To drive home the censorship point, Leland interviews NYU student Khalid Abu Dawas, who expressed concern about being “blacklisted from jobs or from traveling to see relatives in Israeli-controlled territories” due to the website Canary Mission. The site republishes the words and actions of anti-Israel activists.
Abu Dawas “said Israeli officials removed him from a student trip to Jerusalem last year because of how Canary Mission described his campus activism.” Leland offers no hint as to Abu Dawas’ transgressions – real or perceived. No link is provided to his Canary Mission profile, which indeed reveals Abu Dawas’ goal in interrupting the very pro-Israel rave earlier cited by Leland. “Our point is to make being a Zionist uncomfortable on the NYU campus,” beamed Abu Dawas.
But making Zionists feel unsafe on campus isn’t the image Leland wants to project. It’s not about actions directed at Zionist students. Rather, it’s “just the idea of being a Palestinian organizer inherently is painted as anti-Semitic,” laments CUNY law student Nerdeen Kiswani.
Leland’s focus on Kiswani is the most telling. In a TikTok video that’s gone viral, Kiswani filmed her interaction on a subway train with a man wearing an Israel Defense Forces hoodie, to which she held up a lighter threatening to set it on fire. Unbeknownst to thousands of video viewers, the man was her friend and this was “performance art”.
This was far from Kiswani’s only inducement to violence against Israelis and Zionists, as her Canary Mission page attests, but to which Leland neglected to link. Leland instead lets readers use their imagination, describing Kiswani as a “prominent activist who has used strident rhetoric condemning Israel,” whatever that means.
Leland devotes much more space to the unsavory enemies out to take down a Palestinian organizer. Kiswani apparently received death threats. A campaign against her was launched by a “woman in Connecticut,” a link to whom Leland found relevant enough to include. A barrage of emails to CUNY demanding Kiswani be punished “seemed to have been prodded by a cellphone app partly financed by casino billionaire Sheldon Adelson.” Now that’s real journalism!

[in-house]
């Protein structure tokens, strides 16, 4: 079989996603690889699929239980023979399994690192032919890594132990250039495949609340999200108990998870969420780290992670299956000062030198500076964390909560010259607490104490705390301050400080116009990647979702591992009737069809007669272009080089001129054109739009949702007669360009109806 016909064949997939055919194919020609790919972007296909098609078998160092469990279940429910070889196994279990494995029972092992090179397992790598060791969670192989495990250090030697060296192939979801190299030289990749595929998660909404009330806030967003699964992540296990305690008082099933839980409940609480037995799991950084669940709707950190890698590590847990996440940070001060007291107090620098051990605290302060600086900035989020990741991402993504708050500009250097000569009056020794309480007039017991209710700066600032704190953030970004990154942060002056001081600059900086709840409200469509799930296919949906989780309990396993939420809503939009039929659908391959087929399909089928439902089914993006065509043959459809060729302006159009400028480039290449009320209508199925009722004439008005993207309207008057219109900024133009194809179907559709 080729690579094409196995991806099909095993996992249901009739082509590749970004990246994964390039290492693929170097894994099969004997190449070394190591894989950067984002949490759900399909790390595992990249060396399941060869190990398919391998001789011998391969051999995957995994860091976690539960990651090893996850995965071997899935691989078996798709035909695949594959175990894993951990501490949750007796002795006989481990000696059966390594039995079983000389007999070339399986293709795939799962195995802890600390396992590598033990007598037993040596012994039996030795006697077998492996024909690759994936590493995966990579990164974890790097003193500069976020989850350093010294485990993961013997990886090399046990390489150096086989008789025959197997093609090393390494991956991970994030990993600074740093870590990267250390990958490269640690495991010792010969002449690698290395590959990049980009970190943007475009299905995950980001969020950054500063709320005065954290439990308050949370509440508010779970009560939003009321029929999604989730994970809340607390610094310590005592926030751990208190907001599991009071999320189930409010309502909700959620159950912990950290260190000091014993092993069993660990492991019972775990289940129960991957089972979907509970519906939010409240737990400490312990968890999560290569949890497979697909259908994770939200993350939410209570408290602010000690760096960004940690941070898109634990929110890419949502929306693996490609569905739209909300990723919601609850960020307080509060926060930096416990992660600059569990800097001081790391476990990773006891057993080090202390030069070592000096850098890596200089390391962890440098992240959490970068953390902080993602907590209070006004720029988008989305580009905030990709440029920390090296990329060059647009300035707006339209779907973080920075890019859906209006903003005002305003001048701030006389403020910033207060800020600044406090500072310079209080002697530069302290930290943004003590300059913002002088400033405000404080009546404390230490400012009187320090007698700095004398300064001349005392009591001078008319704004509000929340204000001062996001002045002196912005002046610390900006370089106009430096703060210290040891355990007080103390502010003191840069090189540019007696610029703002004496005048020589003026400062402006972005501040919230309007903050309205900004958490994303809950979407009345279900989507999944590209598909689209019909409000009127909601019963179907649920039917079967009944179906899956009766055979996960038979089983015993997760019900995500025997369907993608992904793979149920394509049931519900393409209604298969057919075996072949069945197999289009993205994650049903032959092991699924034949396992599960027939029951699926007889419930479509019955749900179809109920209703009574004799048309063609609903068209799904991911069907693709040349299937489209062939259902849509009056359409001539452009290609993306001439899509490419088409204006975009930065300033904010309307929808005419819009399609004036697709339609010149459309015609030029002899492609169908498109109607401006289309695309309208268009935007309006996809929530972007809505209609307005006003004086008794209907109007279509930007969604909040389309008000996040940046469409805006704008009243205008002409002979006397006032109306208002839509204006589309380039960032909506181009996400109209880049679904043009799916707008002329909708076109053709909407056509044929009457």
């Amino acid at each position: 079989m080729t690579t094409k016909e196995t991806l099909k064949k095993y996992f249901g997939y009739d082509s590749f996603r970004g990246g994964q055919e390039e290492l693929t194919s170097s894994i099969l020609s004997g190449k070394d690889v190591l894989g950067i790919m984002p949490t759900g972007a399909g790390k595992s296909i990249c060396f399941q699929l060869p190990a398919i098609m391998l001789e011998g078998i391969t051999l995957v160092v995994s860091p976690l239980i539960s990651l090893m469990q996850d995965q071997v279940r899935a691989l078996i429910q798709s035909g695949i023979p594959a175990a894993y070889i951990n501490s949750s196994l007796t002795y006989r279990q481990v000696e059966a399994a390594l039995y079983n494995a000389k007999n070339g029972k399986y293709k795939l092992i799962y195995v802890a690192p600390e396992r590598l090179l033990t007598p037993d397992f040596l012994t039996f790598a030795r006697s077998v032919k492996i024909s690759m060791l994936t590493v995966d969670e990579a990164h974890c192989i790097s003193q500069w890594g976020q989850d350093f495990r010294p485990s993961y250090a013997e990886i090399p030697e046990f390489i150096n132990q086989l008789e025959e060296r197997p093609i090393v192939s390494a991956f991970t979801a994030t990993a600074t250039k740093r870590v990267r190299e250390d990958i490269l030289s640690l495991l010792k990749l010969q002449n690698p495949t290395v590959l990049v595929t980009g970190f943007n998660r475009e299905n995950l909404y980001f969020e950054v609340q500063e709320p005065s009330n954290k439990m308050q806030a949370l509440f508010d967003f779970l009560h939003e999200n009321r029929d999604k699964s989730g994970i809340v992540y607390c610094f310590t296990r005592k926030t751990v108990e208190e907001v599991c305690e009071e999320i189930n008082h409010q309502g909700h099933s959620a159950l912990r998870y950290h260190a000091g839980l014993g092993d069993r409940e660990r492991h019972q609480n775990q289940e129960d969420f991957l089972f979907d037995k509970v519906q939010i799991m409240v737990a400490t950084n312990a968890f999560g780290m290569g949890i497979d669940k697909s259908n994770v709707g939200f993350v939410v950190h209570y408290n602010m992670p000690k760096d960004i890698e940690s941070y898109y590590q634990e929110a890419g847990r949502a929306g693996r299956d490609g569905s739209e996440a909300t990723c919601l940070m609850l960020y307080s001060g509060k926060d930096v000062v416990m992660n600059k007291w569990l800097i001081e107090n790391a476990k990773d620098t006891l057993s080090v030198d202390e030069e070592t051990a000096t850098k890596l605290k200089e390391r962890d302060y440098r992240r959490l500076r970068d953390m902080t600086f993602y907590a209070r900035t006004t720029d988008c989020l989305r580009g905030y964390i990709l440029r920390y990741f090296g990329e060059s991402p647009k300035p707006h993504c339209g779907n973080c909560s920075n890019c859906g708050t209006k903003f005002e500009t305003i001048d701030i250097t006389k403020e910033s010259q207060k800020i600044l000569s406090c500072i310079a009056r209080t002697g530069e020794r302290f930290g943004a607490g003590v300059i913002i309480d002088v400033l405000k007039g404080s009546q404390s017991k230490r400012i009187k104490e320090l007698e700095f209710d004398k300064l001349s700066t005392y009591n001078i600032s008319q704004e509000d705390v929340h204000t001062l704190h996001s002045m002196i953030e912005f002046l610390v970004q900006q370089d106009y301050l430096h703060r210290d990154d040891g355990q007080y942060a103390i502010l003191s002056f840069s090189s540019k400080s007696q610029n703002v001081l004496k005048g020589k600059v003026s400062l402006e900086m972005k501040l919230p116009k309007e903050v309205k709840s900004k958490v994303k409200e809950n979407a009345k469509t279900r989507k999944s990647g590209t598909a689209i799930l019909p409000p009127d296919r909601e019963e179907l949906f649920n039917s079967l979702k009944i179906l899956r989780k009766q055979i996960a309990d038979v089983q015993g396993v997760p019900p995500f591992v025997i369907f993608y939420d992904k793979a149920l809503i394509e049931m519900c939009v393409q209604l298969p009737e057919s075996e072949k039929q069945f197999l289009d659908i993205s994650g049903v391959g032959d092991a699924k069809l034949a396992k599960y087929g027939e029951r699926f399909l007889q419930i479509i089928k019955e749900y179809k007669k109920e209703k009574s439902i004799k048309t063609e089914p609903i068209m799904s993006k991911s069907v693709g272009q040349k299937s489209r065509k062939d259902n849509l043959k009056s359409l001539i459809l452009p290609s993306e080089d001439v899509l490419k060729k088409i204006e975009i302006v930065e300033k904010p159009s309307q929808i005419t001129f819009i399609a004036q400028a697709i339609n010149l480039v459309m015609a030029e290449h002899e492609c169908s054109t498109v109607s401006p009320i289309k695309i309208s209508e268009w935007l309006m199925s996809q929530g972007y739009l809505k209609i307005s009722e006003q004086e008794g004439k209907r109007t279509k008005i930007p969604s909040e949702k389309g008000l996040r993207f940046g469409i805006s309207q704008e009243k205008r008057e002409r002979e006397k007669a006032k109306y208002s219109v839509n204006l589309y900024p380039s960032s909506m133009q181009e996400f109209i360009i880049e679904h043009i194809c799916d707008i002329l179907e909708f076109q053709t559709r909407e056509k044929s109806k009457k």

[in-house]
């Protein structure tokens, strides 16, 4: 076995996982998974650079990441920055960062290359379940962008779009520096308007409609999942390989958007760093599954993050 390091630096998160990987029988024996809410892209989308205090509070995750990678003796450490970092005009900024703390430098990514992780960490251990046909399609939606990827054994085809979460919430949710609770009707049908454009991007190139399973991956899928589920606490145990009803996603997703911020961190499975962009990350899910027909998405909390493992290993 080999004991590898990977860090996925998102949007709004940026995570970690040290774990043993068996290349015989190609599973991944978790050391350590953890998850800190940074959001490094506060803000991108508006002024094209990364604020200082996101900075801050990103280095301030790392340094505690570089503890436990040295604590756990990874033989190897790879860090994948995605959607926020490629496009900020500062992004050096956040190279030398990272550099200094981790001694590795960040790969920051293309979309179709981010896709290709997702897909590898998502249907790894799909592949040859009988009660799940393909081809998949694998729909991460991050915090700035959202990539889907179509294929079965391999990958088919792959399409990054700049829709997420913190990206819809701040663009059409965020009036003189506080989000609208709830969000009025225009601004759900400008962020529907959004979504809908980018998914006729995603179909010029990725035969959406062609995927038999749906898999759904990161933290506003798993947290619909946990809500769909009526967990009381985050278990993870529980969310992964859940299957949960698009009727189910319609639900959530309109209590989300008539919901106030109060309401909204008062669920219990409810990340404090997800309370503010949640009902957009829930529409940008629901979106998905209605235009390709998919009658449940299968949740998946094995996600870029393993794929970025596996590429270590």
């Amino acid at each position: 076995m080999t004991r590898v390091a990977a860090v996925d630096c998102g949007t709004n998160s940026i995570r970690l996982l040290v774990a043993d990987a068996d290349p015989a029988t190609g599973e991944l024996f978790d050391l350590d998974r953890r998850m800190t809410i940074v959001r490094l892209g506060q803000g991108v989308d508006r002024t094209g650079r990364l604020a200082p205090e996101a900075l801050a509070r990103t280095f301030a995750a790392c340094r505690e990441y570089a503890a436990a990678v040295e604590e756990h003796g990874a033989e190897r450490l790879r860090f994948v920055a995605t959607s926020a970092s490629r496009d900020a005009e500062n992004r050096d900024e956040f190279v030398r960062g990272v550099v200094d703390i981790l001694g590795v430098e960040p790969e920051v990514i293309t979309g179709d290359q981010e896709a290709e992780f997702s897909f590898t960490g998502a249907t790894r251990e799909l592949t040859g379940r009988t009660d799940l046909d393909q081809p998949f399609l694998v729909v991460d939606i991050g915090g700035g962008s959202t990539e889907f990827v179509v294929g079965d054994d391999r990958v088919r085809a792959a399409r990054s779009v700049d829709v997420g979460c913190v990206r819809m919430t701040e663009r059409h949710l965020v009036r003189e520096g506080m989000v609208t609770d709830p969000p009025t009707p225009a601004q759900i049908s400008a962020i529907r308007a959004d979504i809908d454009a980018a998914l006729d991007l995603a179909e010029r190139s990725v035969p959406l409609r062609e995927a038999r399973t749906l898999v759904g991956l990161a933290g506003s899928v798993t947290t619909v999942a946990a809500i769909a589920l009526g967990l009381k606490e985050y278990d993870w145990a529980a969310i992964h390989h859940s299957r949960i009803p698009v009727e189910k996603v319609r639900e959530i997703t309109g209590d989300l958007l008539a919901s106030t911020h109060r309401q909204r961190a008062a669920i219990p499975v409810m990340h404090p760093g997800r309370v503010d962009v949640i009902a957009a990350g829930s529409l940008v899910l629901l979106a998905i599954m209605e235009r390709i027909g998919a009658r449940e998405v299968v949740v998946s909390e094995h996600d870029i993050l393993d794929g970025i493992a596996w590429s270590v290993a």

Leland doesn’t reference the anti-Israel version of Canary Mission. None exists, because there’s nothing to document. Israel activists don’t amplify calls that Palestine or Palestinians don’t exist, or that Palestinian self-determination is racist, or try to shut down pro-Palestinian events (those hosting convicted terrorists notwithstanding), or deplatform Palestinian students based on their identity or attachment to their homeland. In contrast, Zionist students’ guilt is to be found not in what they say or do, but in what they are. They are judged guilty before they get to campus.
Attempting to sound evenhanded, Leland lays out each side’s charges. “One side contends that some criticism of Israel has crossed into anti-Semitism; the other side says that charges of anti-Semitism are being used to silence legitimate criticism.”
But the pro-Israel side doesn’t merely contend “some criticism” goes too far. It contends that anti-Israel activism itself is about falsely accusing and demonizing Israel, and most painfully, ostracizing its Jewish supporters.
It is this ostracism that’s been so carefully shielded by supposedly non-partisan journalists. Such journalistic malpractice leads Leland to conclude, without a hint of irony, that virtual learning has made it harder than ever to not listen to one another, to refuse to “normalize” an opposing point of view.
The quotation marks around “normalize” are Leland’s. Perhaps he’s referencing the well-known term among anti-Israel activists known as “anti-normalization. This is the BDS movement’s prevailing strategy, about which it’s quite open. Anti-normalization is not just rejecting Israel or Israeli entities, or dialogue and collaboration with Jews or Jewish organizations that support Israel, but is an active attempt to uproot them all from the public space.
The only thing more criminal than this war is the effort to conceal it, especially by those whose job is to expose it. On this charge, Leland and the New York Times are guilty.